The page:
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Title: Collapse of transient gels in colloid-polymer mixtures
Author: Starrs, Laura
Awarding Body: University of Edinburgh
Current Institution: University of Edinburgh
Date of Award: 1999
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The addition of non-absorbing polymer to a suspension of colloidal hard-spheres causes phase separation via the depletion mechanism. At high enough concentration of polymer a variety of non-equilibrium aggregation behaviour are observed. Transient gels are one such behaviour observed at the highest polymer concentrations. Transient colloid-polymer gels are metastable space-filling particle networks. They persist for some finite time before suddenly collapsing to form a dense sediment. Thus transient gels exhibit "delayed sedimentation" which is a phenomenon observed in many weakly aggregated suspensions. We have studied the collapse process occurring in the bulk of a gelled suspension using dark-field imaging and ultrasonic concentration profiling. At low polymer concentrations we observe delayed sedimentation behaviour. At the highest polymer concentration we observe a change in the settling behaviour. The suspension continuously sediment at a rate comparable to the initial slow settling rate of gels exhibiting delayed sedimentation. This is known as "creeping sedimentation". We have also investigated the effect of varying suspension height and width on the delay time of a gel. We have found a critical height below which the gel exhibits a size-dependent delay time. Above this critical height the delay time is independent of height. The same behaviour is found when width is varied. We find good agreement between the results of this experimental study and a recent theory.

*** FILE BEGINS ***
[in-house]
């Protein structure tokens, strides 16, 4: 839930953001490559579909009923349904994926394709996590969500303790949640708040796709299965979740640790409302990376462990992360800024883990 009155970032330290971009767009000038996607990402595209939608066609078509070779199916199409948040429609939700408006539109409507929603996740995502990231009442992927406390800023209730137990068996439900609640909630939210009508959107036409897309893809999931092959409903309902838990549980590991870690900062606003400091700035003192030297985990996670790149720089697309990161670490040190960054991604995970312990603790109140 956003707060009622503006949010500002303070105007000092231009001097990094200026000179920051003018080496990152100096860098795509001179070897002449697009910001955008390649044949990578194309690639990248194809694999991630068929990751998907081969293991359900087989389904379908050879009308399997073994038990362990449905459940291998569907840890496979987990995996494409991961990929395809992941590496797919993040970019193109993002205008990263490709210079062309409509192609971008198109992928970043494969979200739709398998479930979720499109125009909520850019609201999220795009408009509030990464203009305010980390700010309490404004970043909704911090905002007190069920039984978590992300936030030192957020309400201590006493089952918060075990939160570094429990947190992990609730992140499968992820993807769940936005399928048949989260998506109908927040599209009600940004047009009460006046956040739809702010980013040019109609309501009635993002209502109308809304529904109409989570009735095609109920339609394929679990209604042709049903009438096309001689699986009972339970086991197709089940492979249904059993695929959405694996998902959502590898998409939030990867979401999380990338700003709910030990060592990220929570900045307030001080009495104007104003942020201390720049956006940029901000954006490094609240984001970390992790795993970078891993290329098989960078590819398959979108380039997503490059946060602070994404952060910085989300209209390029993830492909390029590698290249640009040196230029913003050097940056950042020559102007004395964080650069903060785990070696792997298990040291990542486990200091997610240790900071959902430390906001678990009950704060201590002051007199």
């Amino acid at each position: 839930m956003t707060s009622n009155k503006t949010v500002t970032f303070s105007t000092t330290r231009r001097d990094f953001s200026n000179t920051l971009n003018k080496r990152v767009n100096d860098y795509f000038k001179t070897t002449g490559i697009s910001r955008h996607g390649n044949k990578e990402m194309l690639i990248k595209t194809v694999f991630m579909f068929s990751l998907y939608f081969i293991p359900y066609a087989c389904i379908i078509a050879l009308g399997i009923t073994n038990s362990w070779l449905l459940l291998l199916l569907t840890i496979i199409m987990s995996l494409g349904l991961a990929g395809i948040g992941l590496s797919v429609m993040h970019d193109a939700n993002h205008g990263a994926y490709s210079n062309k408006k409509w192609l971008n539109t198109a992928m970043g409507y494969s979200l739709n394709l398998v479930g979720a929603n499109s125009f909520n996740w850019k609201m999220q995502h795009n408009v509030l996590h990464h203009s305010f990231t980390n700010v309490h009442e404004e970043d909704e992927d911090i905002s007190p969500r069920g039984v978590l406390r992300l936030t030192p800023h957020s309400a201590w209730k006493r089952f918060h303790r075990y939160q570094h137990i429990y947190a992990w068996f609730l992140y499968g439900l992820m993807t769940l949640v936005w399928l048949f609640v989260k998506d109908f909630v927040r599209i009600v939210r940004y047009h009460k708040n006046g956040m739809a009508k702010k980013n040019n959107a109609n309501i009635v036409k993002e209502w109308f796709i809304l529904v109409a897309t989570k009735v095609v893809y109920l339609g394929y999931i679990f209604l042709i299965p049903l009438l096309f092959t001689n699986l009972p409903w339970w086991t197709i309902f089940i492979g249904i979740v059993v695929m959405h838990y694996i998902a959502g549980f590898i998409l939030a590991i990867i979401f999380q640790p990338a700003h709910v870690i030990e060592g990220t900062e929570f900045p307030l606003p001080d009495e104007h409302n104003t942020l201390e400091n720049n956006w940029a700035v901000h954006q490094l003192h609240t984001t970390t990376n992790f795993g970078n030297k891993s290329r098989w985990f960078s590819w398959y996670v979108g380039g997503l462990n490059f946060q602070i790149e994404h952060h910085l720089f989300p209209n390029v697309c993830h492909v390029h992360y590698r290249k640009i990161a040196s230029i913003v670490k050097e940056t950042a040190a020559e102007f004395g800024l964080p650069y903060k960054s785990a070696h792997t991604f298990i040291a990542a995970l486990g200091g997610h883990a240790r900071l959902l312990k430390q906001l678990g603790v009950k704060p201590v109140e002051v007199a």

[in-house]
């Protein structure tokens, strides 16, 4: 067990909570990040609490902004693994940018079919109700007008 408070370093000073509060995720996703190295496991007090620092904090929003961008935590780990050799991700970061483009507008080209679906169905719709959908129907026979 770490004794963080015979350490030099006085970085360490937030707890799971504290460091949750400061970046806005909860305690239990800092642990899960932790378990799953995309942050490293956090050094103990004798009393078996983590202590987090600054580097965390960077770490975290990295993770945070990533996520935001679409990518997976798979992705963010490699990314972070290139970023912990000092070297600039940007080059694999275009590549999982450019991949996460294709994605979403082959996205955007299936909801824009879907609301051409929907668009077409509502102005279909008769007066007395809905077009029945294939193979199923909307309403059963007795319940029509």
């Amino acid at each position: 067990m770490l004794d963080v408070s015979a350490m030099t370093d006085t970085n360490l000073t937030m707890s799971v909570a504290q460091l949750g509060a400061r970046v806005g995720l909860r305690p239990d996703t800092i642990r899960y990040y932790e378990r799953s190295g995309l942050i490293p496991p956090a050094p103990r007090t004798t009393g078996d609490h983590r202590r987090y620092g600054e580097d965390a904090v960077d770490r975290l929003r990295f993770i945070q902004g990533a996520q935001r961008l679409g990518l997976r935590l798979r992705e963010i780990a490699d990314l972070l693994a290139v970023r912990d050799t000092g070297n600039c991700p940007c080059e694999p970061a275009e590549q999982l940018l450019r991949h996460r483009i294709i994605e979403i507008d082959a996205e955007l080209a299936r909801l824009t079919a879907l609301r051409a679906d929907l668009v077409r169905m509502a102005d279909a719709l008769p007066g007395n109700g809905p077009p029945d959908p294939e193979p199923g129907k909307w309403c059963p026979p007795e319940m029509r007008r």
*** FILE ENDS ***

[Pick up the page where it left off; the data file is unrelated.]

Supervisor: Not available Sponsor: Not available
Qualification Name: Thesis (Ph.D.) Qualification Level: Doctoral
EThOS ID:  DOI: Not available